While there are signs that the greater economy may be turning a corner, the State of California continues to struggle with its finances in the wake of the economic downturn. Indeed, despite all the political wrangling and deep budget cuts last summer, Governor Schwarzenegger recently called for eliminating CalWORKS, California’s welfare-to-work program, in an effort to close a projected $19 billion budget deficit in the coming fiscal year. Other popular and fundamental programs have already suffered the wrath of the Legislature’s budgetary axe, including the State’s Williamson Act Program. Where there is trouble, however, there is usually opportunity as well. After a brief summary of the Williamson Act, this article will delve deeper into the Williamson Act Program’s current troubles and the opportunities it may afford to certain types of development that can be found to be compatible with agriculture, like wind or solar energy projects.
The California Land Conservation Act of 1965 (aka the “Williamson Act”)
Not unlike the rest of the country, California experienced sharp post-World War II increases in population growth. Published estimates state that between 1945 and 1968 California lost more than one million acres of prime farmland to urbanization. In an effort to address the impact of that growth on the state’s valuable farmland, state Assembly member John C. Williamson (who represented Kern County) drafted the bill which became law as the California Land Conservation Act of 1965 (Government Code, §§ 51200 et seq.). The Williamson Act’s broad goals include: (i) the preservation of agricultural land to assure sufficient food supplies; (ii) the discouragement of premature and unnecessary conversion of agricultural land and discontinuous urban development; and (iii) the preservation of open space.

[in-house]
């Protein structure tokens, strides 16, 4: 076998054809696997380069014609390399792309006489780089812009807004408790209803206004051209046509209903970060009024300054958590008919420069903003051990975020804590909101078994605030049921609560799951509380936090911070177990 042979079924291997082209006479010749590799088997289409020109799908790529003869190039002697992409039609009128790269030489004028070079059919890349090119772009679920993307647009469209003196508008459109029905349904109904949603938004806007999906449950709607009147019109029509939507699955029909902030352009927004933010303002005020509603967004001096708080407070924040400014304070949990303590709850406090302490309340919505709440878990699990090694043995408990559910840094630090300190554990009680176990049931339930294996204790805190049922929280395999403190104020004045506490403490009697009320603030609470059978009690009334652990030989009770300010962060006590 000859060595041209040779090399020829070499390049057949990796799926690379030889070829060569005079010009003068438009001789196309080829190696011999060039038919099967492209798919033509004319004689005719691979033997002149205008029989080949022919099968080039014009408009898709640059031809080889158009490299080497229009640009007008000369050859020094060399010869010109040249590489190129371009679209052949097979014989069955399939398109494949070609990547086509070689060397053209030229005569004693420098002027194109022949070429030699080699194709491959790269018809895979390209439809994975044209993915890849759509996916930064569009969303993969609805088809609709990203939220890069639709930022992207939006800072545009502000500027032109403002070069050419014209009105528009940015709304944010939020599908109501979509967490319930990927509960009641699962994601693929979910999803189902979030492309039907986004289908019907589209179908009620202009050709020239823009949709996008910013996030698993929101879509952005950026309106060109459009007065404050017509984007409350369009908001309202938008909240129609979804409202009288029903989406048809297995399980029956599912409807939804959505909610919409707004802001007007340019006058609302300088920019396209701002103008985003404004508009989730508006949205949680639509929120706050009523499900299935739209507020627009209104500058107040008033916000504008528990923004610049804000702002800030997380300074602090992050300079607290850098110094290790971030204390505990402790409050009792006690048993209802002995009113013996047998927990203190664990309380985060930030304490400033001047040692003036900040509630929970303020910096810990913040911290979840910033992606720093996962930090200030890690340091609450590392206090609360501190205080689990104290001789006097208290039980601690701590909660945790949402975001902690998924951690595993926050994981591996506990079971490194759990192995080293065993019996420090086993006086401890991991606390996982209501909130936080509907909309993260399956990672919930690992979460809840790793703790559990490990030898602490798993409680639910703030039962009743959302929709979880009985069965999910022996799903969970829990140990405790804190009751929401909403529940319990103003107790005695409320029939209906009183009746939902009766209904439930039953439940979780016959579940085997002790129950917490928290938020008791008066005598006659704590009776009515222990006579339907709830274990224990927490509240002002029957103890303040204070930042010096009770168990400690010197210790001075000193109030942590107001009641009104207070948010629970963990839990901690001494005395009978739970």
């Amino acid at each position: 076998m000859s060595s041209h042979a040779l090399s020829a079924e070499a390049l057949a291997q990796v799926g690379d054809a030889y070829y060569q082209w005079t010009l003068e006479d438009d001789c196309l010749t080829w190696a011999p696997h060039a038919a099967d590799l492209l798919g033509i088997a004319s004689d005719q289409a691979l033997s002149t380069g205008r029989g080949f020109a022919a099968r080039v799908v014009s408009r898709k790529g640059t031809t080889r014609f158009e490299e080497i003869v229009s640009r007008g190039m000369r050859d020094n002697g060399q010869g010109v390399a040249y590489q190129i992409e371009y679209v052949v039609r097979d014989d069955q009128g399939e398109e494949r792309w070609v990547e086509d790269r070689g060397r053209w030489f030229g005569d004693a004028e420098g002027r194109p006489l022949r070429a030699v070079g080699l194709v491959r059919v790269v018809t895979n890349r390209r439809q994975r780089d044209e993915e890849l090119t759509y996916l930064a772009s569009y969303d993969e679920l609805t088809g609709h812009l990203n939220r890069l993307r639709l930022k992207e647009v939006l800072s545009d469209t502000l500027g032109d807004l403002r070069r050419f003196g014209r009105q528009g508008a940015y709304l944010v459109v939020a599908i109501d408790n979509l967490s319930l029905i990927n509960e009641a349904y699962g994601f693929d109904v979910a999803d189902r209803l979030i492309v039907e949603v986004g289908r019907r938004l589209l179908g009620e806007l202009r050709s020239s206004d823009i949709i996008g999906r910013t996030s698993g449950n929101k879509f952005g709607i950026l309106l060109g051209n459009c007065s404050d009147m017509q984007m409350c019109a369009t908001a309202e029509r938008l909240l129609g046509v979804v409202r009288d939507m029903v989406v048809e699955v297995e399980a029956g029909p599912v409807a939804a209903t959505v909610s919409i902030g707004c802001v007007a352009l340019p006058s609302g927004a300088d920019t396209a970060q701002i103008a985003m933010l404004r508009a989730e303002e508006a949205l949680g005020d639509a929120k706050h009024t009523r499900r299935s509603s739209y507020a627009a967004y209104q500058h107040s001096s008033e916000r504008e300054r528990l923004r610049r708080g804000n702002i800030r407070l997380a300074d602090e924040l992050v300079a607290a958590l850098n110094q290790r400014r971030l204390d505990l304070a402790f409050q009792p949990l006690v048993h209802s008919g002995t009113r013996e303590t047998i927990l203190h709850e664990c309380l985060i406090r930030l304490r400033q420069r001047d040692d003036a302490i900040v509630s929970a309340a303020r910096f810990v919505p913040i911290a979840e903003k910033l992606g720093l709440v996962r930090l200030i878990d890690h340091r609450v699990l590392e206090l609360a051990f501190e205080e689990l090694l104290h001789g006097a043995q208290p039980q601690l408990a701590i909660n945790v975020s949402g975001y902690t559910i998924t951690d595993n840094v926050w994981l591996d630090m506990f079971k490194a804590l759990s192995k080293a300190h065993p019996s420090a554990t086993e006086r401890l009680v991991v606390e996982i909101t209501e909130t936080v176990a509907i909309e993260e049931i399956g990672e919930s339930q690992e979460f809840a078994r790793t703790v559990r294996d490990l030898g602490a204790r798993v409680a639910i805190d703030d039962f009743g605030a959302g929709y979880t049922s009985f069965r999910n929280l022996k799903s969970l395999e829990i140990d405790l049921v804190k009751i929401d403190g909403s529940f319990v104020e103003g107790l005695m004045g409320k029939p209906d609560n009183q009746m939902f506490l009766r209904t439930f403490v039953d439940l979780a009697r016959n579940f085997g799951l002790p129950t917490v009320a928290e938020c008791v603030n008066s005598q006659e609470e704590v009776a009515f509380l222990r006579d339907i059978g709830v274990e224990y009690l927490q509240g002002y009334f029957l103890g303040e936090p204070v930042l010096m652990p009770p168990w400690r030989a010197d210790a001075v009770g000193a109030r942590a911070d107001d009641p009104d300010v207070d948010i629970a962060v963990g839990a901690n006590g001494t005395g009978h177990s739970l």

The Williamson Act accomplishes its goals through a two-step conservation strategy and related voluntary program. In the first step, the Act authorizes counties to establish agricultural preserves of one or more parcels totaling at least 100 acres to be devoted to agricultural, open space or recreational uses. While cities are also able to participate, in practice, most of the land protected by the Act is situated within the jurisdiction of the counties. In order to create such a preserve, a county must hold a public hearing on the issue and pass a resolution declaring its intent to create the preserve. In the second step, landowners situated within such agricultural preserves may elect to enter into contracts with their counties with minimum 10-year rolling terms that restrict land use to agricultural and agricultural “compatible” uses in exchange for preferential property tax treatment. Such contracts are commonly referred to as "Williamson Act Contracts."
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